Prioritize research agendas. Second, I decide who, if anyone, will be on a given project, based upon the priority of the project to my overall research agenda. If the project in question is significantly important, I will either do it alone or only collaborate with people who have demonstrated their reliability to me over time. This is not a knock on newer collaborations but rather recognition that the things I most want to accomplish are not the spaces where I put the outcome at greater risk.

As other academics have noted, collaboration can be risky as one depends upon another for a final product, and recognizing that risk is important because we all work under constraints and on varied deadlines. As a result, the top priorities in my research agenda are not the places where I take on the risk of new or more recent collaborators. Rather, they are where I work alone or only collaborate with people who have repeatedly demonstrated that I will be unlikely to face any risks from their participation.

Test the waters. Third, I approach collaborations slowly, cautiously and in pieces. The first time I collaborate with someone, we will work on a project that is not as high on my own priorities list or that I am already getting something else out of -- so that our work is extra rather than required for my own research agenda or potential evaluation cycle. I also engage with collaborators who help out in very particular ways by doing specific portions of the work. In this way, I have, as much as possible, low-risk opportunities to try out collaborating with new people, and from those experiences, I am able to decide about future and more involved collaborations.

Get to know collaborators. Finally, I spend a lot of time getting to know the people with whom I collaborate while also being very open with them about my own perspectives, processes and endeavors. Whether that involves arguing with them about ideas, theories or other things about which we disagree; debating the usefulness of a particular perspective or method; or simply sharing aspects of my life while asking questions about theirs, I seek to allow collaborators to get to know me and to get to know them. In so doing, and especially in case we end up working well together, I seek to integrate them into my life and see if they fit well. At the same time, I attempt to determine how I might integrate into their life in a useful manner. That strategy allows me to continuously monitor whether collaborative relationships are useful for my life as whole, and adjust accordingly.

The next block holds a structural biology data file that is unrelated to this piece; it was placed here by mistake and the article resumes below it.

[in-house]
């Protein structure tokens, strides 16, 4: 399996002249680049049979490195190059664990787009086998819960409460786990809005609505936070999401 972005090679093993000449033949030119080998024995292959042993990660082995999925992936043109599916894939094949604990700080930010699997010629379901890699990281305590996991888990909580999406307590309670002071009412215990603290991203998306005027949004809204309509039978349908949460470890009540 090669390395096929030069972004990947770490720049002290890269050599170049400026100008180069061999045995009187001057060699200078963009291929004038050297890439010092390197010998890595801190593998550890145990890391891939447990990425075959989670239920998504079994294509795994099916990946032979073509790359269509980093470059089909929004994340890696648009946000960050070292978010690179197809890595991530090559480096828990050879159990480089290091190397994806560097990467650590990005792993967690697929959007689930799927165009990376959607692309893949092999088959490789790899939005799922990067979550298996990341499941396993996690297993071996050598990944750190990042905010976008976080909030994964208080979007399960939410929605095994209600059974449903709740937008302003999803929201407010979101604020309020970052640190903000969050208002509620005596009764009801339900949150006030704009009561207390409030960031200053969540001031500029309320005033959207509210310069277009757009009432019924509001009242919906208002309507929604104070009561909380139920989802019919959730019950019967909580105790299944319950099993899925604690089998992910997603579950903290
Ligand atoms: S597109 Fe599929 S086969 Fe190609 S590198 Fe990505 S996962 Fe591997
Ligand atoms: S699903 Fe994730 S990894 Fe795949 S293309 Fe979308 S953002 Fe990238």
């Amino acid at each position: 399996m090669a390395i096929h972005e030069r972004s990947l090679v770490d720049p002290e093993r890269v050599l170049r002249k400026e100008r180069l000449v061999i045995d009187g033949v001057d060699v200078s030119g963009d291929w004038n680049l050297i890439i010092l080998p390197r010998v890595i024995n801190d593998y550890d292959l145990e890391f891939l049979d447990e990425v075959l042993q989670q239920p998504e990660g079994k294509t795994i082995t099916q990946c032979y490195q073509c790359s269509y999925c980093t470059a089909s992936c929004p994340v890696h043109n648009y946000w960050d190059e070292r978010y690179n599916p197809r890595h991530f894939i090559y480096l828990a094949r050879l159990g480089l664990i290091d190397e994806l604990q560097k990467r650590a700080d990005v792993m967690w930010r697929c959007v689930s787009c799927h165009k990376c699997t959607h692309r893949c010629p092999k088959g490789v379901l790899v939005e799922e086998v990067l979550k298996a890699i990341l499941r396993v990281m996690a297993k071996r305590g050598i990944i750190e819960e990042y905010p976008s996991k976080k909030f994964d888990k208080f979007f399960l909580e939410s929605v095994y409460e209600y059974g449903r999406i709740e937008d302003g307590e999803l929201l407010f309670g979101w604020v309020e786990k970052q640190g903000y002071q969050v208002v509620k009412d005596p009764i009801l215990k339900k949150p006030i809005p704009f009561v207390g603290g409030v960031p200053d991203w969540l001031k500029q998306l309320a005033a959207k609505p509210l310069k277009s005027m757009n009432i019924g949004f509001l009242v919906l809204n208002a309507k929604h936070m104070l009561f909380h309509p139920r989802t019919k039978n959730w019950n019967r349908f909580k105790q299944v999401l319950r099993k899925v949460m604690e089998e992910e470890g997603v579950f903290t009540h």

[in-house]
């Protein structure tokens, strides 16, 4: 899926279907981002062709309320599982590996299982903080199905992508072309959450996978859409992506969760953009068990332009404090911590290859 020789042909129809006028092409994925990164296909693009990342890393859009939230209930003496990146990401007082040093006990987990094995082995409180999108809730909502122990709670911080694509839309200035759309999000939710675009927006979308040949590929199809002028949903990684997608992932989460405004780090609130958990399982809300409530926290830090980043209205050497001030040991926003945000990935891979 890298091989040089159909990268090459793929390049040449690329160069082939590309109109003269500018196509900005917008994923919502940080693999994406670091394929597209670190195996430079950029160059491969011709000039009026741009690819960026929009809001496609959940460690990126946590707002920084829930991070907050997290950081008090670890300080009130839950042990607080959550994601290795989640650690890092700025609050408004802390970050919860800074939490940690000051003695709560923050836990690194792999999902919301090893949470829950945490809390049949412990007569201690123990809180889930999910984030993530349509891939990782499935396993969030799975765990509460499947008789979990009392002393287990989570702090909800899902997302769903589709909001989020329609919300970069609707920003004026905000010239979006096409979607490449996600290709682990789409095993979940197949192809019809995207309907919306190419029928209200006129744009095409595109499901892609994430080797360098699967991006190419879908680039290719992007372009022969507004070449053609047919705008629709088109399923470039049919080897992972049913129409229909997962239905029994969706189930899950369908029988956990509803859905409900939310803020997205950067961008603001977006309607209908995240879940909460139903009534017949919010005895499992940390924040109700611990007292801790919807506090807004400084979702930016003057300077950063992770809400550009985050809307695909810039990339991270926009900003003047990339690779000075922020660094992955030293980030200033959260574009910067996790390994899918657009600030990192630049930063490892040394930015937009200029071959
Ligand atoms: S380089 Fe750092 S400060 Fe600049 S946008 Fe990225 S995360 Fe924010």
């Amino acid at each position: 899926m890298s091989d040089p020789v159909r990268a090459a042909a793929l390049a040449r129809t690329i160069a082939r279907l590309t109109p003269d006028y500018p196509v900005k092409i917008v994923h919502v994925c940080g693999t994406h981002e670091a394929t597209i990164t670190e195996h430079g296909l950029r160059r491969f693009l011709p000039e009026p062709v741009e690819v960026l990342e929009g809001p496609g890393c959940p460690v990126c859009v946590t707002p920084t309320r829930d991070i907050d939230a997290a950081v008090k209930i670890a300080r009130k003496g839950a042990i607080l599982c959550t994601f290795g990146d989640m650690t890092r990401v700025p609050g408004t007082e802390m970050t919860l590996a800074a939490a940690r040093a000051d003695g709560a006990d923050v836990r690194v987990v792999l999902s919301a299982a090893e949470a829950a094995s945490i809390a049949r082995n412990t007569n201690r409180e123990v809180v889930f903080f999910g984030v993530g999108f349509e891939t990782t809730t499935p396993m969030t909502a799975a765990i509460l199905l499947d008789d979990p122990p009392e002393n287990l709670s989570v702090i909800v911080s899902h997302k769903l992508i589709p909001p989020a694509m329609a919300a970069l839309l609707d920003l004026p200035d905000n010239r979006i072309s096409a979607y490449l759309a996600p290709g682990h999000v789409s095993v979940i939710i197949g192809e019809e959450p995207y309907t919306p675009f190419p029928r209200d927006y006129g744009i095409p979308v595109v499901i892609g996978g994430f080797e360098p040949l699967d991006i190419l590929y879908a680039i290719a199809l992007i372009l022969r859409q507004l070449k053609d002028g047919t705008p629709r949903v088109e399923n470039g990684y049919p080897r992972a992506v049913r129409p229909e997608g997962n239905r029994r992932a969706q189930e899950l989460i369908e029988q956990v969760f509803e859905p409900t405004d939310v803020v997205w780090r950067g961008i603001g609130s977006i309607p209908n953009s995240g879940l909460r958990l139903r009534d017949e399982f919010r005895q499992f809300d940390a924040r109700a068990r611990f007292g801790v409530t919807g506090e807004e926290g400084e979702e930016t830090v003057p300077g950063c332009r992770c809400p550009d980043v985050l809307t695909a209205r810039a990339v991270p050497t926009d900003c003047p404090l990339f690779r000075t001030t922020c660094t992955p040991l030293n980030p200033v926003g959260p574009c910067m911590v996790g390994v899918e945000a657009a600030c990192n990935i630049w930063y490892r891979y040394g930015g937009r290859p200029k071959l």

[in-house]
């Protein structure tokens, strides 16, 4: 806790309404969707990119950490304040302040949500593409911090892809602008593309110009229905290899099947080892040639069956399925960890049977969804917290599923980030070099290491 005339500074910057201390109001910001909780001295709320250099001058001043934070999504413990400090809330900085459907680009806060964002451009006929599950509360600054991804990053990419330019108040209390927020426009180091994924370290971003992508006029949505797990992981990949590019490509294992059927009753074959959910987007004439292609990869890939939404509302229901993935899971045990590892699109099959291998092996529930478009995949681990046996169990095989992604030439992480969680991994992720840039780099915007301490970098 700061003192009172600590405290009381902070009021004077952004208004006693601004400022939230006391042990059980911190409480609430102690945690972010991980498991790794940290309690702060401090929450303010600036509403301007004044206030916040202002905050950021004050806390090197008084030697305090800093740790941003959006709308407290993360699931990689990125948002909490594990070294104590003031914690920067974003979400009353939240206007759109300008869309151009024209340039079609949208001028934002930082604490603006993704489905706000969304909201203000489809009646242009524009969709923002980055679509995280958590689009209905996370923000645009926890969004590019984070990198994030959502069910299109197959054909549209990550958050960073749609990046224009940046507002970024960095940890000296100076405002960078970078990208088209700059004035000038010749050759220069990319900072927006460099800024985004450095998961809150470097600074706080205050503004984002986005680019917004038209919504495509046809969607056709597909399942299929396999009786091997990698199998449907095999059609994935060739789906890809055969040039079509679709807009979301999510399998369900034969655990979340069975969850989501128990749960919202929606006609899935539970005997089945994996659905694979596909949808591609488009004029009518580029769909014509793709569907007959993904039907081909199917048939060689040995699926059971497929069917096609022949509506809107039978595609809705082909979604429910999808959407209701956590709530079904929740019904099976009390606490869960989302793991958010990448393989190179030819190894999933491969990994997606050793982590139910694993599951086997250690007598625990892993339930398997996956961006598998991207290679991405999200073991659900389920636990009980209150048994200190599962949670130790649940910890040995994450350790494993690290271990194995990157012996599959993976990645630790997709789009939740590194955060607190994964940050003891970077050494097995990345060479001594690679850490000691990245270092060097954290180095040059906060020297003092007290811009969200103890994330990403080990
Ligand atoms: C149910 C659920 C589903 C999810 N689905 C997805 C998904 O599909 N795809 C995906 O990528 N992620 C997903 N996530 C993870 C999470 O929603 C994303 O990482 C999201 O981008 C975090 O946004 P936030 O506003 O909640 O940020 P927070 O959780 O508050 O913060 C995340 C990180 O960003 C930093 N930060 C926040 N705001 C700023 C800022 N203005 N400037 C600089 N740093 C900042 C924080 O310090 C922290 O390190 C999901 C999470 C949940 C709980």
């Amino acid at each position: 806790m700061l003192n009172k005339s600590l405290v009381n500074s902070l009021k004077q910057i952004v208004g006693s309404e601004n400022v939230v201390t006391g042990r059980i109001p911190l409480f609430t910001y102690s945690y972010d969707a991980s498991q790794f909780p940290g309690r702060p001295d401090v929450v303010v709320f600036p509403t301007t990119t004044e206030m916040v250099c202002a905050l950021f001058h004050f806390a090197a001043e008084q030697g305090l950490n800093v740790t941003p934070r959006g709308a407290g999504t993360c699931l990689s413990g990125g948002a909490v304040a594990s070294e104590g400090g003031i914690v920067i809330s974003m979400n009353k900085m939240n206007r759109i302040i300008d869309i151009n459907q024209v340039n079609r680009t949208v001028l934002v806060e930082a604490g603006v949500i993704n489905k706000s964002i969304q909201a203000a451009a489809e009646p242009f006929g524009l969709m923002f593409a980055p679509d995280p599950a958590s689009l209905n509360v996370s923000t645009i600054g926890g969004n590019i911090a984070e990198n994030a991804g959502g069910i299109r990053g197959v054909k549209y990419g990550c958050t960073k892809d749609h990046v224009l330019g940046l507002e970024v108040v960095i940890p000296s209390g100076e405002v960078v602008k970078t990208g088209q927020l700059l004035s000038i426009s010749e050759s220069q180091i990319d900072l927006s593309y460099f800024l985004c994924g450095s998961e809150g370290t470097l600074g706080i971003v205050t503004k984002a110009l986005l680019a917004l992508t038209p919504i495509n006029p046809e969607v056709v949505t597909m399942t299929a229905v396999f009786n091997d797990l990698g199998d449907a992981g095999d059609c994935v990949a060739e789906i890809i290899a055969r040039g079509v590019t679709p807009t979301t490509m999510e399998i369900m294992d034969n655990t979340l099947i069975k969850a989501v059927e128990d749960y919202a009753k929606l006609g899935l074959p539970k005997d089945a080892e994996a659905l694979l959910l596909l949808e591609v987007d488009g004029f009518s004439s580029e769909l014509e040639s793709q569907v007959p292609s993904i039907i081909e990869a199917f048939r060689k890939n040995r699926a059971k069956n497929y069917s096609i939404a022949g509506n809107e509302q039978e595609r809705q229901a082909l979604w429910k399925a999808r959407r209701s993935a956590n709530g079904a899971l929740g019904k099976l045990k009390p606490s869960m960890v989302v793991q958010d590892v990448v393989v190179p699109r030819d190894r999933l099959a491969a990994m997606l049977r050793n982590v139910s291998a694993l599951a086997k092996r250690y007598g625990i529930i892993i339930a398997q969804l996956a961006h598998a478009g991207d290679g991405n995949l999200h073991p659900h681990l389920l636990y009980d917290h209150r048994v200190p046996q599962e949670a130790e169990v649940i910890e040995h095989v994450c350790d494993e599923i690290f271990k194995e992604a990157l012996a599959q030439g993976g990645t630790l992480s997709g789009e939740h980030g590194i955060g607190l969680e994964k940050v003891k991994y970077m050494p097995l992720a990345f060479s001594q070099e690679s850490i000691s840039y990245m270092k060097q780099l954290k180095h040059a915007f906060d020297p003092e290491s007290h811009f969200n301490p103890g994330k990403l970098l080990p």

In closing, while I know from experience that my approach may not be useful to everyone, I have also learned that developing a system that does work for you can be incredibly useful for many scholars. It is with this in mind that I close this post by encouraging readers to ask yourselves what you want from collaborations, what you need to establish collaborations (or not) in ways that feed your overall life and what your own system of collaboration might look like if put into practice.


J. Sumerau is an assistant professor of sociology at the University of Tampa. J. is a regular contributor to “Conditionally Accepted.” Zir (the preferred pronoun of the author) teaching, research, fictional writing and activism focuses on intersections of sexualities, gender, religion and health in the experiences of sexual, religious and gender minorities.